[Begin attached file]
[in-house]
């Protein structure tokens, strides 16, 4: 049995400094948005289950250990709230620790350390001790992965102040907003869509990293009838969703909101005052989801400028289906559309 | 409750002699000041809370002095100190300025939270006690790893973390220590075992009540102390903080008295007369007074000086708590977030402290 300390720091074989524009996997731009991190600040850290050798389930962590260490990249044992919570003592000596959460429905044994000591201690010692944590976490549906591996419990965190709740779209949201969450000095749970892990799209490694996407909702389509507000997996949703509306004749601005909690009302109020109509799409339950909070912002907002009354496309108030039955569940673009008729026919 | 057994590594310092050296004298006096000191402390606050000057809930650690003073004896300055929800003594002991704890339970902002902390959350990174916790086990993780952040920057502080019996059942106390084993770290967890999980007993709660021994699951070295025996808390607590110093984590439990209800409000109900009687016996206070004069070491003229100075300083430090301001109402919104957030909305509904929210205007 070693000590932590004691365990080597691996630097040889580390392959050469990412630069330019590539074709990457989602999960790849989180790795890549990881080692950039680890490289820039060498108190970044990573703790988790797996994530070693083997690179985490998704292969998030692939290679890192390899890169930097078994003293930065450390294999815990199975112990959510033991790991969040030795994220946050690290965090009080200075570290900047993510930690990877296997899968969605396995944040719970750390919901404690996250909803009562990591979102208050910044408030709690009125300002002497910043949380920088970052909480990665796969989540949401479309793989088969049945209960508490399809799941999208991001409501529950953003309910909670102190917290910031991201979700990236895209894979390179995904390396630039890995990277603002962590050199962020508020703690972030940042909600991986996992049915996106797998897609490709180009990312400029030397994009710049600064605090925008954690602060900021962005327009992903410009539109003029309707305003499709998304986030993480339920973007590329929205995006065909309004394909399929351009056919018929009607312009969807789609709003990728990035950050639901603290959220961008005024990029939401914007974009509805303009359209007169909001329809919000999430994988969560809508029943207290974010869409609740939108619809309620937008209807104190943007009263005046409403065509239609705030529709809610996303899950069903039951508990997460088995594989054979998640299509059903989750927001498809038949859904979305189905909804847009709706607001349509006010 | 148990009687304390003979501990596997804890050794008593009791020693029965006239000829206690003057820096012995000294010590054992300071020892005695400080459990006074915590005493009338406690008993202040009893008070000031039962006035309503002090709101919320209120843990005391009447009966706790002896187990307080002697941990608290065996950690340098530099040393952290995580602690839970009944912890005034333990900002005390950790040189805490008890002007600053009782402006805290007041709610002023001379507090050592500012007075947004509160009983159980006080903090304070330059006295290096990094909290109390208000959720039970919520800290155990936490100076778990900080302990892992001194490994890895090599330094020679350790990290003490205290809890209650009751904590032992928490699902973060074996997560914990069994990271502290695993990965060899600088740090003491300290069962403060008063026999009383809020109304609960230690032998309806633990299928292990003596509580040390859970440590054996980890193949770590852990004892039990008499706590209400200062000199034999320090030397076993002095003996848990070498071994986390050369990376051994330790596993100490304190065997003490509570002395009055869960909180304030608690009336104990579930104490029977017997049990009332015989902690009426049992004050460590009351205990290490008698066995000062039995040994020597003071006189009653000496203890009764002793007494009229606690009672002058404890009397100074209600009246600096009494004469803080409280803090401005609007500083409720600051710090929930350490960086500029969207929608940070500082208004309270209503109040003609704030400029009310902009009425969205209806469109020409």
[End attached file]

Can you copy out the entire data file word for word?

[in-house]
């Protein structure tokens, strides 16, 4: 049995400094948005289950250990709230620790350390001790992965102040907003869509990293009838969703909101005052989801400028289906559309 | 409750002699000041809370002095100190300025939270006690790893973390220590075992009540102390903080008295007369007074000086708590977030402290 300390720091074989524009996997731009991190600040850290050798389930962590260490990249044992919570003592000596959460429905044994000591201690010692944590976490549906591996419990965190709740779209949201969450000095749970892990799209490694996407909702389509507000997996949703509306004749601005909690009302109020109509799409339950909070912002907002009354496309108030039955569940673009008729026919 | 057994590594310092050296004298006096000191402390606050000057809930650690003073004896300055929800003594002991704890339970902002902390959350990174916790086990993780952040920057502080019996059942106390084993770290967890999980007993709660021994699951070295025996808390607590110093984590439990209800409000109900009687016996206070004069070491003229100075300083430090301001109402919104957030909305509904929210205007 070693000590932590004691365990080597691996630097040889580390392959050469990412630069330019590539074709990457989602999960790849989180790795890549990881080692950039680890490289820039060498108190970044990573703790988790797996994530070693083997690179985490998704292969998030692939290679890192390899890169930097078994003293930065450390294999815990199975112990959510033991790991969040030795994220946050690290965090009080200075570290900047993510930690990877296997899968969605396995944040719970750390919901404690996250909803009562990591979102208050910044408030709690009125300002002497910043949380920088970052909480990665796969989540949401479309793989088969049945209960508490399809799941999208991001409501529950953003309910909670102190917290910031991201979700990236895209894979390179995904390396630039890995990277603002962590050199962020508020703690972030940042909600991986996992049915996106797998897609490709180009990312400029030397994009710049600064605090925008954690602060900021962005327009992903410009539109003029309707305003499709998304986030993480339920973007590329929205995006065909309004394909399929351009056919018929009607312009969807789609709003990728990035950050639901603290959220961008005024990029939401914007974009509805303009359209007169909001329809919000999430994988969560809508029943207290974010869409609740939108619809309620937008209807104190943007009263005046409403065509239609705030529709809610996303899950069903039951508990997460088995594989054979998640299509059903989750927001498809038949859904979305189905909804847009709706607001349509006010 | 148990009687304390003979501990596997804890050794008593009791020693029965006239000829206690003057820096012995000294010590054992300071020892005695400080459990006074915590005493009338406690008993202040009893008070000031039962006035309503002090709101919320209120843990005391009447009966706790002896187990307080002697941990608290065996950690340098530099040393952290995580602690839970009944912890005034333990900002005390950790040189805490008890002007600053009782402006805290007041709610002023001379507090050592500012007075947004509160009983159980006080903090304070330059006295290096990094909290109390208000959720039970919520800290155990936490100076778990900080302990892992001194490994890895090599330094020679350790990290003490205290809890209650009751904590032992928490699902973060074996997560914990069994990271502290695993990965060899600088740090003491300290069962403060008063026999009383809020109304609960230690032998309806633990299928292990003596509580040390859970440590054996980890193949770590852990004892039990008499706590209400200062000199034999320090030397076993002095003996848990070498071994986390050369990376051994330790596993100490304190065997003490509570002395009055869960909180304030608690009336104990579930104490029977017997049990009332015989902690009426049992004050460590009351205990290490008698066995000062039995040994020597003071006189009653000496203890009764002793007494009229606690009672002058404890009397100074209600009246600096009494004469803080409280803090401005609007500083409720600051710090929930350490960086500029969207929608940070500082208004309270209503109040003609704030400029009310902009009425969205209806469109020409």